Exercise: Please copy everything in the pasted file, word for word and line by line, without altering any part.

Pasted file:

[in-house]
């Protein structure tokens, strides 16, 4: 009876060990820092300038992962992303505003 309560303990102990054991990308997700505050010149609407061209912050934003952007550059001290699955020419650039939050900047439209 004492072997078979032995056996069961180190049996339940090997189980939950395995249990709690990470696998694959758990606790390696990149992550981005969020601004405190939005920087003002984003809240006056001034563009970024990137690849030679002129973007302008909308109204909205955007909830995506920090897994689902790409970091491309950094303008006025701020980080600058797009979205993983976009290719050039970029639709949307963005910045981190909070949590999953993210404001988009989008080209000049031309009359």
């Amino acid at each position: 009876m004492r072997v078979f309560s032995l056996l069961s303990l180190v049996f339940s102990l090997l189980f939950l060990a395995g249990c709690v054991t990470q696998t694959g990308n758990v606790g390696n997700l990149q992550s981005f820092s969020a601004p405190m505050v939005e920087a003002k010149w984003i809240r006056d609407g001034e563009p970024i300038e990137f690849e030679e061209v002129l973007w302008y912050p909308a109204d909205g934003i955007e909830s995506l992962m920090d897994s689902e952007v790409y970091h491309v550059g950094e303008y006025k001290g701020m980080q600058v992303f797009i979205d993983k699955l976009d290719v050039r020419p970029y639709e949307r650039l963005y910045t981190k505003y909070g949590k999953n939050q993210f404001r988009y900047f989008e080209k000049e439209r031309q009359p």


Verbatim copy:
[in-house]
């Protein structure tokens, strides 16, 4: 009876060990820092300038992962992303505003 309560303990102990054991990308997700505050010149609407061209912050934003952007550059001290699955020419650039939050900047439209 004492072997078979032995056996069961180190049996339940090997189980939950395995249990709690990470696998694959758990606790390696990149992550981005969020601004405190939005920087003002984003809240006056001034563009970024990137690849030679002129973007302008909308109204909205955007909830995506920090897994689902790409970091491309950094303008006025701020980080600058797009979205993983976009290719050039970029639709949307963005910045981190909070949590999953993210404001988009989008080209000049031309009359």
């Amino acid at each position: 009876m004492r072997v078979f309560s032995l056996l069961s303990l180190v049996f339940s102990l090997l189980f939950l060990a395995g249990c709690v054991t990470q696998t694959g990308n758990v606790g390696n997700l990149q992550s981005f820092s969020a601004p405190m505050v939005e920087a003002k010149w984003i809240r006056d609407g001034e563009p970024i300038e990137f690849e030679e061209v002129l973007w302008y912050p909308a109204d909205g934003i955007e909830s995506l992962m920090d897994s689902e952007v790409y970091h491309v550059g950094e303008y006025k001290g701020m980080q600058v992303f797009i979205d993983k699955l976009d290719v050039r020419p970029y639709e949307r650039l963005y910045t981190k505003y909070g949590k999953n939050q993210f404001r988009y900047f989008e080209k000049e439209r031309q009359p």